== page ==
-Craig
    of Cedarglen

    ReplyDelete
    Replies
    1. Craig, this is excellent feedback!! I will make sure he comes here to take a look. I've had the nurse hat on babysitting my hubby in the hospital for 5 days, and just got out. Catching up on homework, so have not had a chance to take it myself. I will make a point to.

      And while we never want to hear this type of feedback, This is exactly what we need to hear. When I make mine, I will definitely send it your way and would appreciate equally honest feedback.

      A huge thank you!!
      Karlene

      Delete
    2. Craig, I found your comment interesting.
      However I’m wondering what you meant by the structure of the survey is lacking?
      I’m very open to constructive criticism so I know how to do a better job in the future.
      If you can shed more light on that point it would be greatly appreciated.

      Needless to say I hope you didn't take the intention of the survey the wrong way. My work has no bearing on trying to take the pilot out cockpit (In fact I would personally never fly in such a plane with my "free will" given the limited knowledge I have about flight operations lol). Rather the work is more focused on improving air traffic management activities given stakeholder feedback with respect to a variety of performance measures.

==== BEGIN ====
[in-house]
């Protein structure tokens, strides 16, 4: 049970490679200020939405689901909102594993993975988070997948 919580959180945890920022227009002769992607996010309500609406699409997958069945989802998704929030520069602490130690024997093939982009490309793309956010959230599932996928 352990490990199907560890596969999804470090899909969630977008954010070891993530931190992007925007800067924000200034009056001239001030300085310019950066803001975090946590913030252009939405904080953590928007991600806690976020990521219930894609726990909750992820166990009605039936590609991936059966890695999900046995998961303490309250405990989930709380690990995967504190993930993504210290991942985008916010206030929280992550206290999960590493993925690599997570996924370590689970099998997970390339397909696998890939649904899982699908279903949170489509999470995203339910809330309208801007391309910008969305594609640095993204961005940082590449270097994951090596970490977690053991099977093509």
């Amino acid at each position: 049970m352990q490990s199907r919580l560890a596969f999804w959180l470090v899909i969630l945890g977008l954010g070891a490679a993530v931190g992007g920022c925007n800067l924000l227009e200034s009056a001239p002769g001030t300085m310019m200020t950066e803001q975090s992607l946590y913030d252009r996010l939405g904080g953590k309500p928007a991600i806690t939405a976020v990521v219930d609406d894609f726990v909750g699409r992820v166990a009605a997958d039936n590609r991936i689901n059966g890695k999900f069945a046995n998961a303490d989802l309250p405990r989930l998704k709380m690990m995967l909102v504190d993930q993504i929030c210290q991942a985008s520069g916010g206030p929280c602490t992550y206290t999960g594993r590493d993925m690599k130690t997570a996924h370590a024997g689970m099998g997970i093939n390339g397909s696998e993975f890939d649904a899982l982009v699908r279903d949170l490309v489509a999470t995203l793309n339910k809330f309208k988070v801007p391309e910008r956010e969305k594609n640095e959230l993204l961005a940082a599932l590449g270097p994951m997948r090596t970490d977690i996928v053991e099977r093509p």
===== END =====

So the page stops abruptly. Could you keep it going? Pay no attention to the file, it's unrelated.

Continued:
Delete
    3. Hi Craig -

      I left a note for you on Karlene's Blog.
      Seems like I initially created a new comment instead of replying to this one.

      Julian.

      Delete
  3. @ Craig

    I found your comment interesting.However I’m wondering what you meant by the structure of the survey is lacking? I’m very open to constructive criticism so I know how to do a better job in the future. If you can shed more light on that point it would be greatly appreciated.

    Needless to say I hope you didn't take the intention of the survey the wrong way. My work has no bearing on trying to take the pilot out cockpit (In fact I would personally never fly in such a plane with my "free will" given the limited knowledge I have about flight operations lol). Rather the work is more focused on improving air traffic management activities given stakeholder feedback with respect to a variety of performance measures.

    Also, thanks for the best wishes!
    Julian

    ReplyDelete
    Replies
    1. Julian, you need to reply to Craig's response for it to go to his inbox. Not create a new string. Just click on reply above and say "I left you a question on the blog..." Something like that and he will see it.
      Now... I just checked out the survey and am emailing you. I understand what he means.

      Delete